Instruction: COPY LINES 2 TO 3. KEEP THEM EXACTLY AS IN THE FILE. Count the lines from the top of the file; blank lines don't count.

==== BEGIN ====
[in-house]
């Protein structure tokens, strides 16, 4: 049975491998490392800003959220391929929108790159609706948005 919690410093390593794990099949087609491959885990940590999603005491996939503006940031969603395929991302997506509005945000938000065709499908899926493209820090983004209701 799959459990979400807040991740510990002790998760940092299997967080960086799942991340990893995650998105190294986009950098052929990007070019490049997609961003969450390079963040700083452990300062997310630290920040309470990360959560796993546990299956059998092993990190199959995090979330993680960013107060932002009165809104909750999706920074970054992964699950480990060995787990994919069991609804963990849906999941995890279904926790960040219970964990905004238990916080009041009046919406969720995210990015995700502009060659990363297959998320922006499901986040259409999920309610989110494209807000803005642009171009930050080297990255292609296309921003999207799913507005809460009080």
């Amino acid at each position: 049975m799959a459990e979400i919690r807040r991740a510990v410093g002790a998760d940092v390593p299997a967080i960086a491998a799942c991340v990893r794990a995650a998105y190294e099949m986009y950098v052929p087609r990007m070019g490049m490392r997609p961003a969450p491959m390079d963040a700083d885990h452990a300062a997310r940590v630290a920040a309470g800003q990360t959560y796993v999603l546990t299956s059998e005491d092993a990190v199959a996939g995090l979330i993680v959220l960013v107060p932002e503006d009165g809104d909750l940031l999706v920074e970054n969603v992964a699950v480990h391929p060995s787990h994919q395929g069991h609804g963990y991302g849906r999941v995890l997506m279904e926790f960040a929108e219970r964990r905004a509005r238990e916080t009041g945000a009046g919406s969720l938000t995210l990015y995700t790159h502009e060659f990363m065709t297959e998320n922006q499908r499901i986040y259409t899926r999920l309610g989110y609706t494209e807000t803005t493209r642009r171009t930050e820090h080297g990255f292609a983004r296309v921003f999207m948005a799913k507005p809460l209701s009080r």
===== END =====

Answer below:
């Protein structure tokens, strides 16, 4: 049975491998490392800003959220391929929108790159609706948005 919690410093390593794990099949087609491959885990940590999603005491996939503006940031969603395929991302997506509005945000938000065709499908899926493209820090983004209701 799959459990979400807040991740510990002790998760940092299997967080960086799942991340990893995650998105190294986009950098052929990007070019490049997609961003969450390079963040700083452990300062997310630290920040309470990360959560796993546990299956059998092993990190199959995090979330993680960013107060932002009165809104909750999706920074970054992964699950480990060995787990994919069991609804963990849906999941995890279904926790960040219970964990905004238990916080009041009046919406969720995210990015995700502009060659990363297959998320922006499901986040259409999920309610989110494209807000803005642009171009930050080297990255292609296309921003999207799913507005809460009080």
């Amino acid at each position: 049975m799959a459990e979400i919690r807040r991740a510990v410093g002790a998760d940092v390593p299997a967080i960086a491998a799942c991340v990893r794990a995650a998105y190294e099949m986009y950098v052929p087609r990007m070019g490049m490392r997609p961003a969450p491959m390079d963040a700083d885990h452990a300062a997310r940590v630290a920040a309470g800003q990360t959560y796993v999603l546990t299956s059998e005491d092993a990190v199959a996939g995090l979330i993680v959220l960013v107060p932002e503006d009165g809104d909750l940031l999706v920074e970054n969603v992964a699950v480990h391929p060995s787990h994919q395929g069991h609804g963990y991302g849906r999941v995890l997506m279904e926790f960040a929108e219970r964990r905004a509005r238990e916080t009041g945000a009046g919406s969720l938000t995210l990015y995700t790159h502009e060659f990363m065709t297959e998320n922006q499908r499901i986040y259409t899926r999920l309610g989110y609706t494209e807000t803005t493209r642009r171009t930050e820090h080297g990255f292609a983004r296309v921003f999207m948005a799913k507005p809460l209701s009080r």